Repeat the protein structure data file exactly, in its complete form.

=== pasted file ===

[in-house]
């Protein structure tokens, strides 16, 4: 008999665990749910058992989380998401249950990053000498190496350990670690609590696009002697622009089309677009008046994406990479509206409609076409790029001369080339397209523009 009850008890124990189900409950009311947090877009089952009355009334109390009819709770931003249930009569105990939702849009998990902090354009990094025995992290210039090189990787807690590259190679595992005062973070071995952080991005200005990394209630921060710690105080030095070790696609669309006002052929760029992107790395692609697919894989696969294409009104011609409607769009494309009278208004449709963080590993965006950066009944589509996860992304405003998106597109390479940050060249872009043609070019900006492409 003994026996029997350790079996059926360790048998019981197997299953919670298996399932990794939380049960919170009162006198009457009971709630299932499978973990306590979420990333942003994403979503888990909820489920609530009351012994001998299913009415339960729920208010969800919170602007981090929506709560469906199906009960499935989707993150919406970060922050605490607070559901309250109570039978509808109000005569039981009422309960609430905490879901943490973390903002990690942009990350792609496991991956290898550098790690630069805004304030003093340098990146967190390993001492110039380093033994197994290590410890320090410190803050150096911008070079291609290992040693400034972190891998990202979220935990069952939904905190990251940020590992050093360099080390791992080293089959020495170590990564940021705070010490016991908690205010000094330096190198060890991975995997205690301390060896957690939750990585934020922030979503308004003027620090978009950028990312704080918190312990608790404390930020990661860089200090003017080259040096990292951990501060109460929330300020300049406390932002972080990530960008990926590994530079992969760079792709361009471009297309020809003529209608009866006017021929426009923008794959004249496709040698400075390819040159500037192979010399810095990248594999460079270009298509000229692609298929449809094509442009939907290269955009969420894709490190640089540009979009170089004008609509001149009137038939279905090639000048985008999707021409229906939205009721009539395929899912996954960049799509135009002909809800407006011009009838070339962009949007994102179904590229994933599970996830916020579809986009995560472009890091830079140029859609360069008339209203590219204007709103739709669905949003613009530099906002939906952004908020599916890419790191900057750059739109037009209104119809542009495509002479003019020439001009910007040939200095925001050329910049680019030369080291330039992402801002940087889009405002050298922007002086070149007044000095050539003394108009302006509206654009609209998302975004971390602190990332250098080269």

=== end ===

[in-house]
């Protein structure tokens, strides 16, 4: 008999665990749910058992989380998401249950990053000498190496350990670690609590696009002697622009089309677009008046994406990479509206409609076409790029001369080339397209523009 009850008890124990189900409950009311947090877009089952009355009334109390009819709770931003249930009569105990939702849009998990902090354009990094025995992290210039090189990787807690590259190679595992005062973070071995952080991005200005990394209630921060710690105080030095070790696609669309006002052929760029992107790395692609697919894989696969294409009104011609409607769009494309009278208004449709963080590993965006950066009944589509996860992304405003998106597109390479940050060249872009043609070019900006492409 003994026996029997350790079996059926360790048998019981197997299953919670298996399932990794939380049960919170009162006198009457009971709630299932499978973990306590979420990333942003994403979503888990909820489920609530009351012994001998299913009415339960729920208010969800919170602007981090929506709560469906199906009960499935989707993150919406970060922050605490607070559901309250109570039978509808109000005569039981009422309960609430905490879901943490973390903002990690942009990350792609496991991956290898550098790690630069805004304030003093340098990146967190390993001492110039380093033994197994290590410890320090410190803050150096911008070079291609290992040693400034972190891998990202979220935990069952939904905190990251940020590992050093360099080390791992080293089959020495170590990564940021705070010490016991908690205010000094330096190198060890991975995997205690301390060896957690939750990585934020922030979503308004003027620090978009950028990312704080918190312990608790404390930020990661860089200090003017080259040096990292951990501060109460929330300020300049406390932002972080990530960008990926590994530079992969760079792709361009471009297309020809003529209608009866006017021929426009923008794959004249496709040698400075390819040159500037192979010399810095990248594999460079270009298509000229692609298929449809094509442009939907290269955009969420894709490190640089540009979009170089004008609509001149009137038939279905090639000048985008999707021409229906939205009721009539395929899912996954960049799509135009002909809800407006011009009838070339962009949007994102179904590229994933599970996830916020579809986009995560472009890091830079140029859609360069008339209203590219204007709103739709669905949003613009530099906002939906952004908020599916890419790191900057750059739109037009209104119809542009495509002479003019020439001009910007040939200095925001050329910049680019030369080291330039992402801002940087889009405002050298922007002086070149007044000095050539003394108009302006509206654009609209998302975004971390602190990332250098080269």